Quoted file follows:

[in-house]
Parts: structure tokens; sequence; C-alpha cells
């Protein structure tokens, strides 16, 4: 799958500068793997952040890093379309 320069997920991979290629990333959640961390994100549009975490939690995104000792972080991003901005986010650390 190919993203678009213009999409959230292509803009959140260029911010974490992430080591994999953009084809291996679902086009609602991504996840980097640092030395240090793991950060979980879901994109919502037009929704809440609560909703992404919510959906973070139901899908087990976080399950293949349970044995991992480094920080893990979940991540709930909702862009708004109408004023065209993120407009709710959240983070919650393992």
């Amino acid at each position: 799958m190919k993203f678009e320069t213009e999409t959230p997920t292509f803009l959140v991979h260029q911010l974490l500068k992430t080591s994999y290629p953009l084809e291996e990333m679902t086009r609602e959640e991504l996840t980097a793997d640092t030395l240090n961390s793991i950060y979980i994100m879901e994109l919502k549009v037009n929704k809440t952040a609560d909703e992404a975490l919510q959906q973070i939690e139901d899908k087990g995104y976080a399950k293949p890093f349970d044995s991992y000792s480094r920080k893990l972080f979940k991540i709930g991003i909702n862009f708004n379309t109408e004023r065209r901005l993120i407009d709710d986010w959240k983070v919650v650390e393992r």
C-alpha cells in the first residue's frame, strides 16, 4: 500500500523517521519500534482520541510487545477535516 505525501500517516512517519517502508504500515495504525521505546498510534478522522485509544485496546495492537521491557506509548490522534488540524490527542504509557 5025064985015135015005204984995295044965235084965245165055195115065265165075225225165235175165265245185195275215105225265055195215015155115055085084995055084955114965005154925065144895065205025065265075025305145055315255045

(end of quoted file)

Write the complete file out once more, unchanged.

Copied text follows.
[in-house]
Parts: structure tokens; sequence; C-alpha cells
């Protein structure tokens, strides 16, 4: 799958500068793997952040890093379309 320069997920991979290629990333959640961390994100549009975490939690995104000792972080991003901005986010650390 190919993203678009213009999409959230292509803009959140260029911010974490992430080591994999953009084809291996679902086009609602991504996840980097640092030395240090793991950060979980879901994109919502037009929704809440609560909703992404919510959906973070139901899908087990976080399950293949349970044995991992480094920080893990979940991540709930909702862009708004109408004023065209993120407009709710959240983070919650393992």
């Amino acid at each position: 799958m190919k993203f678009e320069t213009e999409t959230p997920t292509f803009l959140v991979h260029q911010l974490l500068k992430t080591s994999y290629p953009l084809e291996e990333m679902t086009r609602e959640e991504l996840t980097a793997d640092t030395l240090n961390s793991i950060y979980i994100m879901e994109l919502k549009v037009n929704k809440t952040a609560d909703e992404a975490l919510q959906q973070i939690e139901d899908k087990g995104y976080a399950k293949p890093f349970d044995s991992y000792s480094r920080k893990l972080f979940k991540i709930g991003i909702n862009f708004n379309t109408e004023r065209r901005l993120i407009d709710d986010w959240k983070v919650v650390e393992r």
C-alpha cells in the first residue's frame, strides 16, 4: 500500500523517521519500534482520541510487545477535516 505525501500517516512517519517502508504500515495504525521505546498510534478522522485509544485496546495492537521491557506509548490522534488540524490527542504509557 5025064985015135015005204984995295044965235084965245165055195115065265165075225225165235175165265245185195275215105225265055195215015155115055085084995055084955114965005154925065144895065205025065265075025305145055315255045